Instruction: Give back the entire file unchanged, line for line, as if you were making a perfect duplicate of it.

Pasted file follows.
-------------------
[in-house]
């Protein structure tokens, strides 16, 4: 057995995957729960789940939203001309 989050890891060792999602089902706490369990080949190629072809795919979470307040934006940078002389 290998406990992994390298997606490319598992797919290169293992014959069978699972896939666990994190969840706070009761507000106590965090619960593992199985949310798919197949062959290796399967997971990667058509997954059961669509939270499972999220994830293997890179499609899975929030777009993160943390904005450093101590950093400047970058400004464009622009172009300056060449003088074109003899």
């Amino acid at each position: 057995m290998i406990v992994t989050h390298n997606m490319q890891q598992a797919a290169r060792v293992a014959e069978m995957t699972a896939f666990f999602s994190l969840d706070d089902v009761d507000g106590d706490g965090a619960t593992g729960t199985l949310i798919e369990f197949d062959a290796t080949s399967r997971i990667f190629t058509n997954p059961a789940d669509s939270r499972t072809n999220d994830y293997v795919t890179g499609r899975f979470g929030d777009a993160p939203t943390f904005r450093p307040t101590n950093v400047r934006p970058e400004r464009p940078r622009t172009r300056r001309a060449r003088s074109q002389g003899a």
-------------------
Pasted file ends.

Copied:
[in-house]
């Protein structure tokens, strides 16, 4: 057995995957729960789940939203001309 989050890891060792999602089902706490369990080949190629072809795919979470307040934006940078002389 290998406990992994390298997606490319598992797919290169293992014959069978699972896939666990994190969840706070009761507000106590965090619960593992199985949310798919197949062959290796399967997971990667058509997954059961669509939270499972999220994830293997890179499609899975929030777009993160943390904005450093101590950093400047970058400004464009622009172009300056060449003088074109003899």
């Amino acid at each position: 057995m290998i406990v992994t989050h390298n997606m490319q890891q598992a797919a290169r060792v293992a014959e069978m995957t699972a896939f666990f999602s994190l969840d706070d089902v009761d507000g106590d706490g965090a619960t593992g729960t199985l949310i798919e369990f197949d062959a290796t080949s399967r997971i990667f190629t058509n997954p059961a789940d669509s939270r499972t072809n999220d994830y293997v795919t890179g499609r899975f979470g929030d777009a993160p939203t943390f904005r450093p307040t101590n950093v400047r934006p970058e400004r464009p940078r622009t172009r300056r001309a060449r003088s074109q002389g003899a």